While Alice, at home in Maryland, was being informed of her husband’s death, Lashbrook was welcoming the CIA cavalry to room 1018A at the Statler in New York. It took the form of a single officer. In internal reports, he is called “Agent James McC”. Later, he was identified as James McCord, who would go on to become a footnote to US political history as one of the Watergate burglars. McCord had previously been an FBI agent specialising in counterintelligence. Making police investigations evaporate was one of his specialities.
As soon as Edwards called McCord before dawn on 28 November, he swung into action. He took the first morning plane to New York and arrived at the Statler about 8am. He spent an hour questioning Lashbrook and then, at about 9.30am, advised him to go to the morgue at Bellevue hospital, as the police had requested, to identify Olson’s body. While he was away, McCord minutely searched room 1018A and nearby rooms.
Shortly after noon, Lashbrook returned to the Statler, where McCord was waiting. Over the next few hours, Lashbrook made a series of telephone calls. One was to Gottlieb. When he hung up, he told McCord that Gottlieb had instructed him to go to Abramson’s office, pick up a report and take it back to Washington by hand. Lashbrook carried Abramson’s report to Washington on the midnight train. CIA security officers in New York took care of the remaining details. The investigating police detective concluded that Olson had died from multiple fractures “subsequent upon a jump or fall”. That became the official narrative.
Despite the successful cover-up, Olson’s death was a near-disaster for the CIA. It came close to threatening the very existence of MK-Ultra.
Gottlieb and his bosses at the CIA might have taken this as a moment for reflection. In light of this death, they could have reasoned, further experiments with psychoactive drugs should be stopped, at least on unwitting subjects. Instead, they proceeded as if Olson’s death had never happened.
On 12 June 1975, the Washington Post ran a story about an army scientist who had been drugged with LSD by the CIA, reacted badly and jumped out of the window of a New York hotel. This story, with its lurid mix of drugs, death and the CIA, proved irresistible. For the next several days, reporters barraged the CIA with demands to know more. The Olson family called a press conference in the family’s back yard. Alice read a statement saying that the family had decided to “file a lawsuit against the CIA, perhaps within two weeks, asking several million dollars in damages”. She insisted that her husband had “not acted irrational or sick” during the last days of his life, but was “very melancholy” and “said he was going to leave his job”.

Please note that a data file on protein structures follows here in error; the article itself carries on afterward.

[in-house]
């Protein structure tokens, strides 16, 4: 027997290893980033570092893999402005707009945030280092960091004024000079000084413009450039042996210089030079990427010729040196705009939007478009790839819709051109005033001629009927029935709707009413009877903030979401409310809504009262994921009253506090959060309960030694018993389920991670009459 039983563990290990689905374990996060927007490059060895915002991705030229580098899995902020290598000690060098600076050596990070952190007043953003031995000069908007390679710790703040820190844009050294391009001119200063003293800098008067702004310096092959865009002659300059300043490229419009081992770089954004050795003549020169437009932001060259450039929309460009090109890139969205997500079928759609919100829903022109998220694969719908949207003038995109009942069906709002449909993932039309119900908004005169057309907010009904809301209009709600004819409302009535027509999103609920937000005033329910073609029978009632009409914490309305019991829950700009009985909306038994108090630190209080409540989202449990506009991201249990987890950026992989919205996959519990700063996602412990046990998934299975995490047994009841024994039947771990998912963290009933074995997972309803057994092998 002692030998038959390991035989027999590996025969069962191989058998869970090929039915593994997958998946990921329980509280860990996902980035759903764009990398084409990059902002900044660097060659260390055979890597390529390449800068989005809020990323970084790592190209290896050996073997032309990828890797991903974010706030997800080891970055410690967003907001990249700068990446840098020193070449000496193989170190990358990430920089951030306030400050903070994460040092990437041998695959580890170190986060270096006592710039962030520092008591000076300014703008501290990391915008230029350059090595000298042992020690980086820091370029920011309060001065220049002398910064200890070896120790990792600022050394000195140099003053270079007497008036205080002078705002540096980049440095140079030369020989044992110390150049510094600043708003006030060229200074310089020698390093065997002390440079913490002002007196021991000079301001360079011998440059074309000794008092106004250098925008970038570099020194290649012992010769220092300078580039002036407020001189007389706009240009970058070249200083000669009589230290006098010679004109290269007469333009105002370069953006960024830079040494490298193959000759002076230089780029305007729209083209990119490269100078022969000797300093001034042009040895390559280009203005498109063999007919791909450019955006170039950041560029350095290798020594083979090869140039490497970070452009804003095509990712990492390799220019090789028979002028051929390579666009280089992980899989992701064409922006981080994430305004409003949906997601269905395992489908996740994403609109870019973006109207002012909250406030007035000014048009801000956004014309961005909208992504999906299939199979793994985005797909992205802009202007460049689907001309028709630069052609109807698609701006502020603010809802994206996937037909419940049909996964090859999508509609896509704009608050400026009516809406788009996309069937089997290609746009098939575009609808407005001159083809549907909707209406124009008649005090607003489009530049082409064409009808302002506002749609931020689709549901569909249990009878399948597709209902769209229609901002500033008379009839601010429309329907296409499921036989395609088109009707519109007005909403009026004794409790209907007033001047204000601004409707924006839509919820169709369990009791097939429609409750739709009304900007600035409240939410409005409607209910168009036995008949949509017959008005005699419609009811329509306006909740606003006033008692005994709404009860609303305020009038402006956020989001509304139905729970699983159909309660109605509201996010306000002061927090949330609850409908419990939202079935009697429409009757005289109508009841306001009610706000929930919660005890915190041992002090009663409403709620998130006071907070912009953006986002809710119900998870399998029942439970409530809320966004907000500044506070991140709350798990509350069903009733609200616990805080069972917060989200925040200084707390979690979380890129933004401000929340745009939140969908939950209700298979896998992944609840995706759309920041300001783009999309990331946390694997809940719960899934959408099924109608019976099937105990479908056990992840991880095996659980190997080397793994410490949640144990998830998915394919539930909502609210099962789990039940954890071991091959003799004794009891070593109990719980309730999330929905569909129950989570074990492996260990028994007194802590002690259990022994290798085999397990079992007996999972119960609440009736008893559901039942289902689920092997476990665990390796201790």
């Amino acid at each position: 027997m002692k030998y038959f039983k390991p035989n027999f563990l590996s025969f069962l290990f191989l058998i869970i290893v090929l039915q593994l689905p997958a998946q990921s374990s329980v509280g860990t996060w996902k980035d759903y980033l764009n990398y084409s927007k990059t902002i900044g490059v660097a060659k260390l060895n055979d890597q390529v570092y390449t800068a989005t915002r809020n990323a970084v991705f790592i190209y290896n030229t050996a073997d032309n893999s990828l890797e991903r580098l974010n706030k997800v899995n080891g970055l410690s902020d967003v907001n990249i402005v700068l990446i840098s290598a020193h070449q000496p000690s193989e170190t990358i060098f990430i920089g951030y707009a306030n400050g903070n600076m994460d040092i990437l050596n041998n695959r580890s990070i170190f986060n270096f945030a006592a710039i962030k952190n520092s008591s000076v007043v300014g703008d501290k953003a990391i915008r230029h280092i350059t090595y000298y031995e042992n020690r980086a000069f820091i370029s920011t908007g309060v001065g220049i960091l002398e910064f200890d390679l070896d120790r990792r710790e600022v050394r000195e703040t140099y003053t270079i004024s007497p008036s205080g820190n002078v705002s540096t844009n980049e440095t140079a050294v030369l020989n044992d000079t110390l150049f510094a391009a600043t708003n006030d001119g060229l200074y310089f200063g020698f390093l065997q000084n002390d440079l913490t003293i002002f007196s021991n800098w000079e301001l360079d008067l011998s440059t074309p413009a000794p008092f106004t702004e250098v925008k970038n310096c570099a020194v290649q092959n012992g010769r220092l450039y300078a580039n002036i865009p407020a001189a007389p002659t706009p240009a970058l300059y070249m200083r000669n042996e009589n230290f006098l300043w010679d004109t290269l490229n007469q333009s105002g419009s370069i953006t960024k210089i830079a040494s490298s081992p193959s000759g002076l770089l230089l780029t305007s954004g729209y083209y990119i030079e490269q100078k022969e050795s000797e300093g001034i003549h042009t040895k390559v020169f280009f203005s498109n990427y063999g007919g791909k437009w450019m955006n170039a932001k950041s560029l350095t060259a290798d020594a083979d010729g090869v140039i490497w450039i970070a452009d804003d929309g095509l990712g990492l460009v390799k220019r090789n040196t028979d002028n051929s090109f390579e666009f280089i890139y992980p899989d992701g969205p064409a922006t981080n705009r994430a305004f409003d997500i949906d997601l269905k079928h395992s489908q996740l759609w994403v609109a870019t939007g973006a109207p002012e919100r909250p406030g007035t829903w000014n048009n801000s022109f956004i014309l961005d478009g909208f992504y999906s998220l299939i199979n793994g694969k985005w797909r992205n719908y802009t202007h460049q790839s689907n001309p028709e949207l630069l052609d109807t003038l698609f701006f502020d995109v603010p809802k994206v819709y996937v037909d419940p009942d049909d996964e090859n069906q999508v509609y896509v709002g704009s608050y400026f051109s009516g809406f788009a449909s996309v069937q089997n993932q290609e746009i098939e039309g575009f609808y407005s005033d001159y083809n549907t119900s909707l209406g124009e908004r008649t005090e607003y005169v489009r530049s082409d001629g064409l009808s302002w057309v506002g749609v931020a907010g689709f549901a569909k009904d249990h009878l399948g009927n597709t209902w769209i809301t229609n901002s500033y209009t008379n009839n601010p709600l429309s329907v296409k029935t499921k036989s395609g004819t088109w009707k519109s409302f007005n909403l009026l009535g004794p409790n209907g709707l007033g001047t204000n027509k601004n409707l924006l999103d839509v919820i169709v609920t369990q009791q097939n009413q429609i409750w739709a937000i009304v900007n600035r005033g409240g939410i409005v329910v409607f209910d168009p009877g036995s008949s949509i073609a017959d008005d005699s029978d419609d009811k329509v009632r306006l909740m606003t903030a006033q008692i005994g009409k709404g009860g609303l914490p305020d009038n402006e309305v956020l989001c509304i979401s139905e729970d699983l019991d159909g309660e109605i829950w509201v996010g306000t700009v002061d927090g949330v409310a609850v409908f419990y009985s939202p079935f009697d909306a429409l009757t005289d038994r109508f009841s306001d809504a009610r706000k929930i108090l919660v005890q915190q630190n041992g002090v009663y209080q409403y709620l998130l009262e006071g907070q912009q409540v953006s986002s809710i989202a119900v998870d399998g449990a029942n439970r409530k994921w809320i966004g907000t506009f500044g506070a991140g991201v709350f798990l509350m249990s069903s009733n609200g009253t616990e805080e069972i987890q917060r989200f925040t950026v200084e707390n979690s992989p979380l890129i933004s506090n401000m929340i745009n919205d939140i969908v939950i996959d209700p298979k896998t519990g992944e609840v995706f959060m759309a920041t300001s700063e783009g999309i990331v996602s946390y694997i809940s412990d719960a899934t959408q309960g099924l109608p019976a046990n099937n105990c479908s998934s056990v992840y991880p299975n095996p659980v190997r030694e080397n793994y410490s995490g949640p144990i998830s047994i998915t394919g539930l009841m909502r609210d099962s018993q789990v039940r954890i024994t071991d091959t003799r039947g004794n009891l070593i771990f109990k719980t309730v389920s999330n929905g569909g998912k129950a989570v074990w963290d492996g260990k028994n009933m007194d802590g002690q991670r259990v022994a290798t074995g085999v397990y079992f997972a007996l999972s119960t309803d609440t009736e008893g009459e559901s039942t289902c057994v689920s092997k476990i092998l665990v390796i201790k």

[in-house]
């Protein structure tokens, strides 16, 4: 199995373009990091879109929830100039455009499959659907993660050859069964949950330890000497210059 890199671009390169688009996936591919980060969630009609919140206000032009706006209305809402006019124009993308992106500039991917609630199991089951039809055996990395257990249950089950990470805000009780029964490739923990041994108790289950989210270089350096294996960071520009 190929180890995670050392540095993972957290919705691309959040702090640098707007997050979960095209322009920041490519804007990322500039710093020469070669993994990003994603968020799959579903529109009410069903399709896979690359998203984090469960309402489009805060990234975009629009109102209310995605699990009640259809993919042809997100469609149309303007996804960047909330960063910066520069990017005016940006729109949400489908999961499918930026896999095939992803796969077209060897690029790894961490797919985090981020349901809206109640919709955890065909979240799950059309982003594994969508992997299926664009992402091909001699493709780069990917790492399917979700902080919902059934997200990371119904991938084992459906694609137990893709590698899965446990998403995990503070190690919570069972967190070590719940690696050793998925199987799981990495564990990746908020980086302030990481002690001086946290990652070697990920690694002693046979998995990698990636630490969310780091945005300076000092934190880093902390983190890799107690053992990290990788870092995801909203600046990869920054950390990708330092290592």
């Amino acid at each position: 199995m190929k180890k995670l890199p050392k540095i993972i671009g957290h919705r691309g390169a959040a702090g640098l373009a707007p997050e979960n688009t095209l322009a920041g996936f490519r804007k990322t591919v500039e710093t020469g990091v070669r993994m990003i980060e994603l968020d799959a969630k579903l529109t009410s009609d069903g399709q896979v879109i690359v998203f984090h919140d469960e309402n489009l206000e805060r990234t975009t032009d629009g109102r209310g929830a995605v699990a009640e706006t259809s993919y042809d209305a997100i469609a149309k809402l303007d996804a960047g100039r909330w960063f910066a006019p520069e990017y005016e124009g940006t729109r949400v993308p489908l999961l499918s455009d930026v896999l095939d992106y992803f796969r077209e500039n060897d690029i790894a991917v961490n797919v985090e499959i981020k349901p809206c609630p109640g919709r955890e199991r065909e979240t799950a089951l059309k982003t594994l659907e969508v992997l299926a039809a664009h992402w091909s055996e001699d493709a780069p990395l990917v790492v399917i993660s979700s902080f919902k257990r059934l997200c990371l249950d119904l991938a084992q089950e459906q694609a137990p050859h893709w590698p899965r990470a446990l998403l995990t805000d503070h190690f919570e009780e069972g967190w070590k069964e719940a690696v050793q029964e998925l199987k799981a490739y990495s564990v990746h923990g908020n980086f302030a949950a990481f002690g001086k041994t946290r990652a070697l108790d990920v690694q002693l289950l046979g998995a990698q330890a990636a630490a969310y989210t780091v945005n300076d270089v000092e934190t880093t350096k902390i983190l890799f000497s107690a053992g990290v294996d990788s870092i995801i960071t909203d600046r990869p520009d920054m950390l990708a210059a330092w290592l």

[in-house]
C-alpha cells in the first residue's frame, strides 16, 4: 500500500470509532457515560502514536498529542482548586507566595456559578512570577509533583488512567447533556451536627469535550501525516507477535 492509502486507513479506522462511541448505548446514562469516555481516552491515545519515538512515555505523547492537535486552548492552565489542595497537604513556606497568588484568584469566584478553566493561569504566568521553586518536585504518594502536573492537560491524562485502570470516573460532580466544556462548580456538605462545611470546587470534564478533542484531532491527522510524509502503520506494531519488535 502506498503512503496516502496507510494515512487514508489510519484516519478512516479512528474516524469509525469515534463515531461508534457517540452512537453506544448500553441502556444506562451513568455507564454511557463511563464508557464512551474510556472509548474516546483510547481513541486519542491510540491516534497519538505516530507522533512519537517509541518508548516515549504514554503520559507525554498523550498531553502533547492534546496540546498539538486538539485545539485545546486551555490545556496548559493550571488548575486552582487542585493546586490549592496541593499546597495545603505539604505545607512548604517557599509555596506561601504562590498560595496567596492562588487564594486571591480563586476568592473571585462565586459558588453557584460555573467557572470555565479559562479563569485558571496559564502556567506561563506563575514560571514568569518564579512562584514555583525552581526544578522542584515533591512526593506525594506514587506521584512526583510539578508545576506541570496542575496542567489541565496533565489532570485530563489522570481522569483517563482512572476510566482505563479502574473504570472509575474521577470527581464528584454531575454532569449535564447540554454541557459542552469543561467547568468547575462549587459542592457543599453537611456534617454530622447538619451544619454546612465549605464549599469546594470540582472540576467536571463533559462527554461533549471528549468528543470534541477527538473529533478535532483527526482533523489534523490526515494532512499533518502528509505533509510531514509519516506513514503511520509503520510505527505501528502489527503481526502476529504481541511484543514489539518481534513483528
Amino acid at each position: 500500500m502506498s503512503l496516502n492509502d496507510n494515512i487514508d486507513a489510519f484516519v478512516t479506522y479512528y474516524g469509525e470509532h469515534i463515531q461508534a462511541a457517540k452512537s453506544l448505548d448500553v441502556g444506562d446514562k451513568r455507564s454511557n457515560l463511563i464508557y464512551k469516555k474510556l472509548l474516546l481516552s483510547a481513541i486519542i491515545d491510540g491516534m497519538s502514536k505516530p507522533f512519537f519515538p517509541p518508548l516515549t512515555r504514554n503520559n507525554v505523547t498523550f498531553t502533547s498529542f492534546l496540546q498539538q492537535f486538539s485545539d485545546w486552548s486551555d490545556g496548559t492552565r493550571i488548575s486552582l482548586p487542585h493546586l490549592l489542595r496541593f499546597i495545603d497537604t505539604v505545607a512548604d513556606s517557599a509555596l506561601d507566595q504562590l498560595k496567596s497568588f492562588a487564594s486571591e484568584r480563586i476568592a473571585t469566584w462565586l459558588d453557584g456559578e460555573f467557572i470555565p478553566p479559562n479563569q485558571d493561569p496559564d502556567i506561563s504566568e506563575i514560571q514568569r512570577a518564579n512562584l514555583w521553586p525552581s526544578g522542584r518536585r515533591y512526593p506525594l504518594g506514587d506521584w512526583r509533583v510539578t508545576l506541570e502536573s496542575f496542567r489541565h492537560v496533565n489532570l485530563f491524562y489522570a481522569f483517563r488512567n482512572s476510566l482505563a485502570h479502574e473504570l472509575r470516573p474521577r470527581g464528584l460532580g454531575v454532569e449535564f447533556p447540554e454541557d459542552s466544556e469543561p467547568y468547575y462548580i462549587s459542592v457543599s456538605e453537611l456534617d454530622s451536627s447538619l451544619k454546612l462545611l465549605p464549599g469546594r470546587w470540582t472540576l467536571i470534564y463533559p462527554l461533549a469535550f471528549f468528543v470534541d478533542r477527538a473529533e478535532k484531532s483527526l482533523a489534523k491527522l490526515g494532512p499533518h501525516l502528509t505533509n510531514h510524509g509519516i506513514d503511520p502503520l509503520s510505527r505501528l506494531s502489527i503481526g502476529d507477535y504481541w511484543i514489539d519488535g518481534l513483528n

“Since 1953, we have struggled to understand Frank Olson’s death as an inexplicable ‘suicide,’” she said. “The true nature of his death was concealed for 22 years.”
Besides announcing plans to sue the CIA, the Olson family also asked the New York police department to open a new investigation. The Manhattan district attorney, Robert Morgenthau, replied immediately, promising that his office would begin “looking into certain aspects” of the case.
Alarm bells went off at the White House after the Olson family announced its plan to sue the CIA. A lawsuit, if allowed to proceed, would give the family, as well as homicide detectives in New York, a tool they could use to force disclosure of deep secrets. President Ford’s chief of staff, Donald Rumsfeld, and his deputy, Dick Cheney, recognised the danger. Cheney warned Rumsfeld in a memo that a lawsuit might force the CIA “to disclose highly classified national security information”. To head off this disaster, he recommended that Ford make a public “expression of regret” and “express a willingness to meet personally with Mrs Olson and her children”.
Ford took his aides’ advice. He invited Alice and her three adult children to the White House. On 21 July 1975, they met in the Oval Office. It was a unique historical moment: the only time an American president has ever summoned the family of a CIA officer who died violently and apologised on behalf of the US government. Later, they met with CIA director William Colby at the agency’s HQ in Langley, Virginia. He apologised for what he called a “terrible thing” that “should never have happened”.
“Some of our people were out of control in those days,” Colby said. “They went too far. There were problems of supervision and administration.”
White House lawyers offered the Olson family $750,000 in exchange for dropping its legal claims. After some hesitation, the family accepted. Congress passed a special bill approving the payment. And that would have closed the case if Frank Olson had remained quiet in his grave.
At Olson’s funeral, Gottlieb had told grieving relatives that if they ever had questions about “what happened”, he would be happy to answer them. More than two decades later, at the end of 1984, they decided to accept his offer and called to arrange an appointment. When Alice, Eric and Nils Olson appeared at his door, his first reaction was relief.
“I’m so happy you don’t have a weapon,” Gottlieb said. “I had a dream last night that you all arrived at this door and shot me.”
Eric was taken aback. Later, he came to marvel at what he saw as Gottlieb’s manipulative power. “Before we even got through the door, we were apologising to him and reassuring him,” he said. “It was a brilliant and sophisticated way of turning the whole thing around.”